What’s your intention for taking a trip? I love the traveling, the learning, and the rest that comes with exploring other countries. And I have found those experiences to be much greater with an intention behind the trip. My intention when I went to Israel was to get an insight of what my life may be like in the Holy Land. I had a let-loose type of week there and I had a spiritual experience spending time in Jerusalem.
Along with setting main intentions, I added a little fun to my trip by adding an additional lesson I set out to learn that will give me an insight about the culture.
I always heard that Starbucks failed in Israel, but I set out to experience for myself why it had.
In my experience, if you just ask for a coffee you will receive anything but just a coffee. Being specific became a virtue. When I asked for a coffee I either got a cappuccino or an Americano – both good but not the brewed coffee I was looking for.
I quickly found out that Israeli coffee shops do not brew coffee – except for ‘You Need Coffee’ in Jerusalem.
*A light went off in my head*
That is why Israelis think Starbucks coffee is watery! I grabbed the shoulder of my old camp counselor and Israeli brother, “I got it,” I said, “you guys think Starbucks is too watery because they brew it!”
“Yea, it’s gross,” he laughed, “and it’s so expensive at Starbucks!”
Personally, I don’t think Starbucks is expensive. I get a tall blonde for $2.11 and it does the job well!
I set out to see what the closest thing to a black coffee was and found that it is Turkish coffee. While America created so many ways to brew coffee – French brew, soft brew, siphon brew, pour over, and more – Israel put the grinds in a small cylindrical glass cup and pour water over it…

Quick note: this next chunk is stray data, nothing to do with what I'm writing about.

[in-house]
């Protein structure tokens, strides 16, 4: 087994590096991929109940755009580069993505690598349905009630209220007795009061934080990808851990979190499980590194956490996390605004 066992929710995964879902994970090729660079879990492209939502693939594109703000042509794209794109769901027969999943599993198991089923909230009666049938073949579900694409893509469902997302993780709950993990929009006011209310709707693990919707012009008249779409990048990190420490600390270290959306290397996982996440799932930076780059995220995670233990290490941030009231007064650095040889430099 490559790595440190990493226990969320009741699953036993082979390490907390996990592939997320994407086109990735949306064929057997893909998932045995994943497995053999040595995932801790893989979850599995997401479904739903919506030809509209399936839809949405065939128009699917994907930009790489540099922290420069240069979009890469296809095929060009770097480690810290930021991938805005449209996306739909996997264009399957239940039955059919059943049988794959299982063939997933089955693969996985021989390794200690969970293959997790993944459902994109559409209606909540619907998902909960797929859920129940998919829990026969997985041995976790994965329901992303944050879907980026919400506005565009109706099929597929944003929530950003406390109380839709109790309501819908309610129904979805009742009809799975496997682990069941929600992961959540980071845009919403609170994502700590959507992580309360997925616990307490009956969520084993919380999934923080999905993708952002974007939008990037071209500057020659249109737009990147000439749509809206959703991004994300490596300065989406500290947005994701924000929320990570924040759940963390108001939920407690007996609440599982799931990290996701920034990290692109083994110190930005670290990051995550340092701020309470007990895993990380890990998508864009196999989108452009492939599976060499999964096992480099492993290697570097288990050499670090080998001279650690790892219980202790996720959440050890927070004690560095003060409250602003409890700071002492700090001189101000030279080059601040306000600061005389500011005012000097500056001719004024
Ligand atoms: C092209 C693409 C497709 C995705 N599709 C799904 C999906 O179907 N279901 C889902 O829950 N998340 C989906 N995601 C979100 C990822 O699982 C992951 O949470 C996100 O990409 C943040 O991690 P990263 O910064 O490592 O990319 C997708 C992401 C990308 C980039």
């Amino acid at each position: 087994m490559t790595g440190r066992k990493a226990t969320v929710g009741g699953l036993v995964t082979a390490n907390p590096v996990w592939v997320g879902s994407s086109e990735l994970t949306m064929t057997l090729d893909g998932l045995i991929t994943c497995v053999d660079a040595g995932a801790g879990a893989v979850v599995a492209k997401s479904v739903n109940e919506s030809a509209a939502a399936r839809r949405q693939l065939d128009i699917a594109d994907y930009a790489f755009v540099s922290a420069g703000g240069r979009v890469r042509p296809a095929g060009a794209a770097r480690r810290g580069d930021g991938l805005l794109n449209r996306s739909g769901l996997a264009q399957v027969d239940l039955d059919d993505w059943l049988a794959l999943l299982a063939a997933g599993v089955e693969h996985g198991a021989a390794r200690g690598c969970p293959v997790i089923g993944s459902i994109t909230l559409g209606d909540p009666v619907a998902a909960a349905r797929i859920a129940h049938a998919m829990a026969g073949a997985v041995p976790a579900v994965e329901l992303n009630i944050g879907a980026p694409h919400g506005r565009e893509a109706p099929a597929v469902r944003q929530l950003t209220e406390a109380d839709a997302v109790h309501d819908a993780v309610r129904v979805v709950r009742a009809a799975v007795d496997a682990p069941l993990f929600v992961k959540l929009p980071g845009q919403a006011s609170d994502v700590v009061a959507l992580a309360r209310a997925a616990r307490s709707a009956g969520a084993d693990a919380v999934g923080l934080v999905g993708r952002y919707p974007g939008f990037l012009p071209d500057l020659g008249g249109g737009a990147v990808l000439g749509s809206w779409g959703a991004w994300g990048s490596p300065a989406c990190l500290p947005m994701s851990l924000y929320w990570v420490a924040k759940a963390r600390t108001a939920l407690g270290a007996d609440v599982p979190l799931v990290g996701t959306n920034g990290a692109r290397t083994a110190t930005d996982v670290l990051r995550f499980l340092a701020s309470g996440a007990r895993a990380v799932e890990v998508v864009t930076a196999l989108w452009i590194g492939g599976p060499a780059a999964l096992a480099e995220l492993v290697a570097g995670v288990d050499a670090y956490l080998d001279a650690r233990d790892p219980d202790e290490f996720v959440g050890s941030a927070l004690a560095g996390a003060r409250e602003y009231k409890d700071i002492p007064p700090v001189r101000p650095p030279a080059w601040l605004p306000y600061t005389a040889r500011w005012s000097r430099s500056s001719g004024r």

Ahh so instead of a watery taste, I can enjoy the taste of coffee grinds in my mouth haha.
What insight can I get about the culture of Israelis from this experience?
Well, for one they like coffee bolder. In the Israeli Netflix show Fauda the characters always ask one another if they want sugar with their coffee. This is because only the week can’t drink straight black coffee.
More importantly, I learned that Israeli coffee shops and the dislike of Starbucks is another expression of Israel’s entrepreneurial attitude. There isn’t just one company that dominates the market for coffee, there are several that bring new, individual stories. To me that’s truly inspirational. At each location, you may drink the same drink, but you won’t taste the same story.
... Then I went to Paris, France for my 13 hour layover (my video is on Facebook) and had the best cup of coffee to date...